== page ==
Perhaps they don’t believe in their verisimilitude. The MCU-Sony Spiderman films have not been my favourites. That’s because I have felt the first iterations to be good enough and definitive. For example, if you admire a word, dream about how you’d feel if you too had tiny spikes in your hand that make you crawl on walls, then someone would come and say that look, that thing you loved is now something else, something new, you’d feel weirded out as well. Cinema greats like Martin Scorcese and others who have raised concerns about Marvel movies do have a point when they say that these kinds of films are not cinema. They feel like theme park rides where they don’t seem to have any relatable consequences as any threat could be CGI’d away instantly.

Their stakes don’t seem high enough for the main characters, even though the world around them is folding onto itself in the mirror dimension. With a great past comes a mediocre imitative present but a hopeful future.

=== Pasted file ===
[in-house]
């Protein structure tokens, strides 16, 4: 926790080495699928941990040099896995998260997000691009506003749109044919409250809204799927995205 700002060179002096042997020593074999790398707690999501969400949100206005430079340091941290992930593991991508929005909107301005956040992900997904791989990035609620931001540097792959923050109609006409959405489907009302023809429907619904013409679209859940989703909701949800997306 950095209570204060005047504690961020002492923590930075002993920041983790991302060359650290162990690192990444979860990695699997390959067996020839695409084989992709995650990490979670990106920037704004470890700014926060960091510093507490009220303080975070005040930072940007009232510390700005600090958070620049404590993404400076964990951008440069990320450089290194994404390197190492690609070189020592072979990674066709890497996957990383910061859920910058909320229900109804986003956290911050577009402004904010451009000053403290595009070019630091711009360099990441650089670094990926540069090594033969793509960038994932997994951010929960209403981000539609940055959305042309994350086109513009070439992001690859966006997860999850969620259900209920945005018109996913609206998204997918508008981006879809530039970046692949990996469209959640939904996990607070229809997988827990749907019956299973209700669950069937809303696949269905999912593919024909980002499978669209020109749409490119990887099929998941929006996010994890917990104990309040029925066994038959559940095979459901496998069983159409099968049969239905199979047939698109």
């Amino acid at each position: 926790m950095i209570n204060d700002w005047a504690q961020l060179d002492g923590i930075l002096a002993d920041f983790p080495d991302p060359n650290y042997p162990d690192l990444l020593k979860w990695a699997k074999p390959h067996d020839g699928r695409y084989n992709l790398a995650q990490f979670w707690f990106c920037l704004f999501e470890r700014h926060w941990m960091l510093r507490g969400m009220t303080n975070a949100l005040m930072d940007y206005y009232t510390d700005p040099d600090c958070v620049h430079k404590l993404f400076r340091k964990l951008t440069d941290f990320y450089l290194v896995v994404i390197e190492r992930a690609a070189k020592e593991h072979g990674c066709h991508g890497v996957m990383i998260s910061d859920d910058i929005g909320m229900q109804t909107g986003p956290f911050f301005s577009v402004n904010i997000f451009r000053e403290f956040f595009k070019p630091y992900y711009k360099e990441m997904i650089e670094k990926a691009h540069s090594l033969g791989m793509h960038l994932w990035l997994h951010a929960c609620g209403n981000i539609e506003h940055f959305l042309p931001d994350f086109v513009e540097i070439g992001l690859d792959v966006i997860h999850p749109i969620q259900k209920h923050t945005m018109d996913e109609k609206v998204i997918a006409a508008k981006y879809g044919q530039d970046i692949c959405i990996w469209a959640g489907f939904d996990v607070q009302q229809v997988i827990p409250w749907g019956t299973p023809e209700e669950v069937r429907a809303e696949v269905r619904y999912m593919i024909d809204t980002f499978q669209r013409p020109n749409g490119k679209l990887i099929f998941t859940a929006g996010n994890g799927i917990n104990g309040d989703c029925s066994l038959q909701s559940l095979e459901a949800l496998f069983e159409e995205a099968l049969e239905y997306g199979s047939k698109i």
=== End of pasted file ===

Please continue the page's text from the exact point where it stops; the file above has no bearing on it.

Luca – Pixar Works Emotions Like An Equation

What is a sea monster? I mean, what could someone who lives underwater be a metaphor for? Luca and Alberto mention their dreams multiple times about owning a Vespa and travelling the world together. They just want to be free, or perhaps they just don’t wanna be tied down.

Luca is a sea monster who lives underwater. He does some daily chores like feeding the fish and staying out of sight of the humans. He is told the world above is a dangerous place. Yet, he is inquisitive. He just wants to glimpse the potential of a different world. Different from the daily. Different from the mundane. He finds another soul like his own, Alberto, who waits for his father to show up. But by the looks of things, he won’t show up anytime soon. Both the boys instantly hit it off. They dream alike, so they experiment with their newfound freedom together. Alberto introduces the inner critical voice that cautions them to test their limits, as Bruno. And that they must silence Bruno to do whatever it is that they want to do.